Holding hands

Sepsis, pneumonia and sores from poor medical treatment

Tim, who had Parkinson’s disease, spent months suffering from bedsores and infections acquired in hospital, with his health deteriorating until he contracted sepsis because of an ulcer which had not been treated properly. He was eventually transferred to a nursing home where his ulcer improved due to excellent care. His wife, Caroline, came to Sophie Keatley at Medical Accident Group to help her to find out more about her husband’s care in the hospital. Sophie’s investigation revealed that warning signs about Tim’s vulnerability to sores were not heeded, and Caroline received a settlement of £20,000.

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Tim went into hospital with a broken hip, which was operated on and he was able to move around and had no broken skin, but it was noted that he was at very high risk of pressure sores (bed sores). He suffered  from a urinary tract infection after surgery and was given antibiotics – he was later treated for pneumonia and was very dehydrated. He suffered from pressure sores 10 days after being admitted, and his health deteriorated – he was confused and drowsy, and was put back onto antibiotics again to treat an infection; his sores continued and got worse, and he was diagnosed with deep vein thrombosis.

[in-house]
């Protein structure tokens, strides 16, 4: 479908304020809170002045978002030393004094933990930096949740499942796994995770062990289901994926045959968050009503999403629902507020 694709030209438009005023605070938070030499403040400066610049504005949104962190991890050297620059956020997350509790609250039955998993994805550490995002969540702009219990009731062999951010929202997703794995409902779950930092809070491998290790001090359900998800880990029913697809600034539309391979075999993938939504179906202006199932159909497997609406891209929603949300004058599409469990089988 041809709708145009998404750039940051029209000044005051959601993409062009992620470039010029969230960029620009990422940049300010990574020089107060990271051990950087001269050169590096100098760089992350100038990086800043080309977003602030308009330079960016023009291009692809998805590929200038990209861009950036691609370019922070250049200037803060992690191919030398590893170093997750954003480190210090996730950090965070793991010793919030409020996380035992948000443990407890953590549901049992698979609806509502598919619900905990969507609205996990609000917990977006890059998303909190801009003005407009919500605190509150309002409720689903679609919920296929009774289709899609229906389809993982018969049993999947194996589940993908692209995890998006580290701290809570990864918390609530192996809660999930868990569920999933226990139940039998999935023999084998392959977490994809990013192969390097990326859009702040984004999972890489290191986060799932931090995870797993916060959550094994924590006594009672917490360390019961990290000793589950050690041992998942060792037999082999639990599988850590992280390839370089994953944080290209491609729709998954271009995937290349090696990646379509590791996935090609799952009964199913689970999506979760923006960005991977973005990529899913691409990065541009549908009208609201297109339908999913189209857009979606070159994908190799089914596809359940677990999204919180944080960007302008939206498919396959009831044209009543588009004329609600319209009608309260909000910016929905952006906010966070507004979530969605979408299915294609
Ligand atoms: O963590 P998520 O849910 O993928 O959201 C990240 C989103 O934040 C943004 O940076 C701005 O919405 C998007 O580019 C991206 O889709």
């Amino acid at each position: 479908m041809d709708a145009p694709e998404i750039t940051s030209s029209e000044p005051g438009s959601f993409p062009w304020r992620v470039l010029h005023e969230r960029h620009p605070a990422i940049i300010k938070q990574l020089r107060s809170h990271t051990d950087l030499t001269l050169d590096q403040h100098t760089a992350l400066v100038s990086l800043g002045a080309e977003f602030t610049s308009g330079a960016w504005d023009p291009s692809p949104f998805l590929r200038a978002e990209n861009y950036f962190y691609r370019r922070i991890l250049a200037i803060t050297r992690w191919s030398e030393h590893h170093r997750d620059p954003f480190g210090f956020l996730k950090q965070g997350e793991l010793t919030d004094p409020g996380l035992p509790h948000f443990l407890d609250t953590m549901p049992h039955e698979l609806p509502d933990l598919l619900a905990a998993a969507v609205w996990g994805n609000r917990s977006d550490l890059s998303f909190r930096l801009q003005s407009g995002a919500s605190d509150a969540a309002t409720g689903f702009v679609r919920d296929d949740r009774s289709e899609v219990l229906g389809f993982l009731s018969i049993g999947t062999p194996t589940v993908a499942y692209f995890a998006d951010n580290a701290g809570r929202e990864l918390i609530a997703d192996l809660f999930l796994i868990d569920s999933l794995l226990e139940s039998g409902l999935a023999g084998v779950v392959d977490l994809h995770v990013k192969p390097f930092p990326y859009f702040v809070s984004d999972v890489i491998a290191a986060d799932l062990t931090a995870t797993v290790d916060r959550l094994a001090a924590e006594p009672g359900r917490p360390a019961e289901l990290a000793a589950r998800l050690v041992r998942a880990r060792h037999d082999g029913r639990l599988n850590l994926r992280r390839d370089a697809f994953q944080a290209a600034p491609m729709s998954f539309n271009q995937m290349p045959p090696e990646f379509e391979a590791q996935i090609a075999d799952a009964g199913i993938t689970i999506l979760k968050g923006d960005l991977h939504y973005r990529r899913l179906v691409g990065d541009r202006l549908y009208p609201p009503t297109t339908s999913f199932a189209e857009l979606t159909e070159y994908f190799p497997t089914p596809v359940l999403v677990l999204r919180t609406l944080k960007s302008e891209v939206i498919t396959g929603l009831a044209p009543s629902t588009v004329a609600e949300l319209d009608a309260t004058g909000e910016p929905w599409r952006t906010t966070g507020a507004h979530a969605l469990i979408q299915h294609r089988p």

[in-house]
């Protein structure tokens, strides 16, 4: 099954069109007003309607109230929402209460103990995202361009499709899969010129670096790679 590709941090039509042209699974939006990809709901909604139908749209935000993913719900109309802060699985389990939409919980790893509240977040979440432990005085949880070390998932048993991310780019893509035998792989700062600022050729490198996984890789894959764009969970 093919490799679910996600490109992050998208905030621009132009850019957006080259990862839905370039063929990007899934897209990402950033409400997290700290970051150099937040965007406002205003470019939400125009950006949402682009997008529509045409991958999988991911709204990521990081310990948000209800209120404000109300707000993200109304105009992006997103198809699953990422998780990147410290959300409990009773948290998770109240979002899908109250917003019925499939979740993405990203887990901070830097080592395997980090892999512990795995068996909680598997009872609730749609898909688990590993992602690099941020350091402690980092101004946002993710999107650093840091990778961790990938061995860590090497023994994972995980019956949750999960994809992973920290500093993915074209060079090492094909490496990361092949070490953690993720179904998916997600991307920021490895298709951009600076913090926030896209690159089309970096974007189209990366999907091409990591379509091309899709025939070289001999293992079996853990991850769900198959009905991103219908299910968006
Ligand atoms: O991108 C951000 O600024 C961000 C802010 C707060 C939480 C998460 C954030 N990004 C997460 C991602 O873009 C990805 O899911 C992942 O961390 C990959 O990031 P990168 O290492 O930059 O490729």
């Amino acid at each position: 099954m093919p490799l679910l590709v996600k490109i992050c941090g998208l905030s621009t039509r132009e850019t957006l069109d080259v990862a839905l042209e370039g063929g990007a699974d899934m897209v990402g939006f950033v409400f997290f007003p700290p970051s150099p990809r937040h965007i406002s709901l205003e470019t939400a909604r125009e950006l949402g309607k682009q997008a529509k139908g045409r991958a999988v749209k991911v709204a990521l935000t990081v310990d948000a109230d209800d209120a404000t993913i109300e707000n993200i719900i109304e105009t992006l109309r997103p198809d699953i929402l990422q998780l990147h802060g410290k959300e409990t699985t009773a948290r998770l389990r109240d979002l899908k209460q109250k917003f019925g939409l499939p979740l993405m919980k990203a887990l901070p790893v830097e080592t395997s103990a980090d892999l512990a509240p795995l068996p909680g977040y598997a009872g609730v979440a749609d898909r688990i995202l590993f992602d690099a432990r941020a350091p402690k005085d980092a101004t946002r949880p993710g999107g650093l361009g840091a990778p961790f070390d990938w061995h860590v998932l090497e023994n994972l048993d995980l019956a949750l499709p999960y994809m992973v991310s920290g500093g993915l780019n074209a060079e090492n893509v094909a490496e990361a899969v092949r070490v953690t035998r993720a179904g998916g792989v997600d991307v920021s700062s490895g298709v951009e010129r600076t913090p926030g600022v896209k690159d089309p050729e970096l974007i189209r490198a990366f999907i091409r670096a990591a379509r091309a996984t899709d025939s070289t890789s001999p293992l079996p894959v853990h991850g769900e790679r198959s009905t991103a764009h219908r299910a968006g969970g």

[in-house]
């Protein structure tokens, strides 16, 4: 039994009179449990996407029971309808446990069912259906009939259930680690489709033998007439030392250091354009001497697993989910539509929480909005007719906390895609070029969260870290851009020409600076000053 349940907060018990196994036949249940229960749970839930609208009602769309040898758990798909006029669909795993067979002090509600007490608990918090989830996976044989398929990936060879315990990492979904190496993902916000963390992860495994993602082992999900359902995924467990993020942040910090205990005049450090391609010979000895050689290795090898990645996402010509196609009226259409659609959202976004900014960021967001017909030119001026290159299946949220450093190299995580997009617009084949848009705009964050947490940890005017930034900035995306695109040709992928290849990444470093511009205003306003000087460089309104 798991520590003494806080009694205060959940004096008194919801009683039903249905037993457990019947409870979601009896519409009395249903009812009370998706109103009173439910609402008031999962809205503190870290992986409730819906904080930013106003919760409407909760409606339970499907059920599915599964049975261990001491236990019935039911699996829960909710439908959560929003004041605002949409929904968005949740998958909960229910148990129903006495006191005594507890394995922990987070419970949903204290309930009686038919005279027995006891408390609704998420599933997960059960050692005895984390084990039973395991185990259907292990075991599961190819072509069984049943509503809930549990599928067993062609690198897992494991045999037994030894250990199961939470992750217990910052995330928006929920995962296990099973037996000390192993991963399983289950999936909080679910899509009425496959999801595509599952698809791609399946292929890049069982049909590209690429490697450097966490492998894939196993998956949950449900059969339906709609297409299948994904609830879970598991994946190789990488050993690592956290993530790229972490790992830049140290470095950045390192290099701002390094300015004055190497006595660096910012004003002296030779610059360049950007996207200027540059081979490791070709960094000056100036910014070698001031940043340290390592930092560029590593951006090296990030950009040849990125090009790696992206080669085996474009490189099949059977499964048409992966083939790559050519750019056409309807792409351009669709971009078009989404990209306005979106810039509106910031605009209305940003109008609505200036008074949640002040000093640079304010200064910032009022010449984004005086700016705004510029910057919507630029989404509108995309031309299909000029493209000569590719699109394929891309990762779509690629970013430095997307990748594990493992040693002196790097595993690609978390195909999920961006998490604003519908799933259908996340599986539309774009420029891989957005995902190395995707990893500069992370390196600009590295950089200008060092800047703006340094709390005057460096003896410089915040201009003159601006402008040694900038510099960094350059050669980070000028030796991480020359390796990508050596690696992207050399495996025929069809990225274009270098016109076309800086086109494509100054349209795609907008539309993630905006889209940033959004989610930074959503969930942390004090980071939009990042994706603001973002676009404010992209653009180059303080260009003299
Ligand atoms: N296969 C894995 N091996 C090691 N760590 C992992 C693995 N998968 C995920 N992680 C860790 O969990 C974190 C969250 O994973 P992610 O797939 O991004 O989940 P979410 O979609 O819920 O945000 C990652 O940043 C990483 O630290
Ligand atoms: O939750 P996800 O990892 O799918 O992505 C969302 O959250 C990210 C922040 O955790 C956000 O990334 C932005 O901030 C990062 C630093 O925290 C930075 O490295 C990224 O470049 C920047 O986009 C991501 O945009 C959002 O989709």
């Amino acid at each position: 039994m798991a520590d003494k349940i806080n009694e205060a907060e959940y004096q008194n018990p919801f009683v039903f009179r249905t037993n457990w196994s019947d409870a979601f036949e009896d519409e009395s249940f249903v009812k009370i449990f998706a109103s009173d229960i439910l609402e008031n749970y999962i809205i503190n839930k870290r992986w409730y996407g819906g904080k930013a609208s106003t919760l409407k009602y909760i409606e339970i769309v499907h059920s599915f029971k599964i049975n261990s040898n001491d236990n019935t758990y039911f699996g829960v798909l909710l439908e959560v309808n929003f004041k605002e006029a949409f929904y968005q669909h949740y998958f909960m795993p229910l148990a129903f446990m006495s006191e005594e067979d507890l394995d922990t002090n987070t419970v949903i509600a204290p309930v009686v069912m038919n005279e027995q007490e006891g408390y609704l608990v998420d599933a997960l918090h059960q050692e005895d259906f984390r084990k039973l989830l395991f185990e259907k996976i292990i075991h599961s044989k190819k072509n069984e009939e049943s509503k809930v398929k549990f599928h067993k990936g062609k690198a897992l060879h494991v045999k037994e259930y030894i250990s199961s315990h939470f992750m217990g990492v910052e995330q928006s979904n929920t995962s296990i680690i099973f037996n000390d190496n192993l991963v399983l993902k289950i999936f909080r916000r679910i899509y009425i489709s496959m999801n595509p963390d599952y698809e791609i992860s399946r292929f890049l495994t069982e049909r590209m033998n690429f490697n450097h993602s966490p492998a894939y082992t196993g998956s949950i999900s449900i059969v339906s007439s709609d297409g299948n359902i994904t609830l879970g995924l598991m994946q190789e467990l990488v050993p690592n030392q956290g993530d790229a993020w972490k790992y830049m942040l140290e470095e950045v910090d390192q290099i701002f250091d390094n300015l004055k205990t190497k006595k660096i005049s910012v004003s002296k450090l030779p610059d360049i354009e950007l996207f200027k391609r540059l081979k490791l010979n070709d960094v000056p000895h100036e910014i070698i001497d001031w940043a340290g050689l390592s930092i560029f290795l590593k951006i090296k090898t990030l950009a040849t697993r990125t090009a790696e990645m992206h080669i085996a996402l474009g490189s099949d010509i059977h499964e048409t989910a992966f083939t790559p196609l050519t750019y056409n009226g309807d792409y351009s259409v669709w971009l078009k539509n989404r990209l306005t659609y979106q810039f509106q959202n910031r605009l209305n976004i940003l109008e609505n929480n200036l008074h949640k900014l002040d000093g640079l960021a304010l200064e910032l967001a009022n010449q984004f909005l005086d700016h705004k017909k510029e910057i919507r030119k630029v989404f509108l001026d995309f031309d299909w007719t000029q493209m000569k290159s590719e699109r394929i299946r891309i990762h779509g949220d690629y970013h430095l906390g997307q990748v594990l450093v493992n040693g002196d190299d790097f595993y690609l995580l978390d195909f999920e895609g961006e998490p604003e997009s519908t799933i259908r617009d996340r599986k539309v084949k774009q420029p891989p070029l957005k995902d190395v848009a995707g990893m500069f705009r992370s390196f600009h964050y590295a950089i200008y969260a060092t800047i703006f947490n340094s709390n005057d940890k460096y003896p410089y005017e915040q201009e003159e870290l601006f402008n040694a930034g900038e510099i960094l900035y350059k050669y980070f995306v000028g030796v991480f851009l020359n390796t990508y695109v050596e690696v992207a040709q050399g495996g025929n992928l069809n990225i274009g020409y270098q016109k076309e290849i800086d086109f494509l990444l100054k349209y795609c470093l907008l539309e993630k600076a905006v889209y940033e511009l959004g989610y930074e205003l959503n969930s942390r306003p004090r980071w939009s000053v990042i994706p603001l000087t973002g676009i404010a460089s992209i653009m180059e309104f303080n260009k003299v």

Move to nursing home from hospital improves treatment

His health continued to decline and eventually, four months after he was admitted, he was transferred to a nursing home, where his ulcer, and his general health, improved. He was by then in the end stages of Parkinson’s disease, and died six months later.

Sophie said: “The hospital knew that he had a high risk of developing sores. His pain and suffering could have been prevented in the hospital – he was very  vulnerable and deserved better care.” 

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About the author

Sophie Keatley, Chartered Legal Executive (FCILEx)

Sophie is a qualified chartered legal executive (FCILEx) and has worked within Medical Accident Group since 2011. Before her legal career, Sophie studied children’s development and child psychology; this expertise means Sophie can offer specialist advice to her clients, some of whom are making claims involving children.

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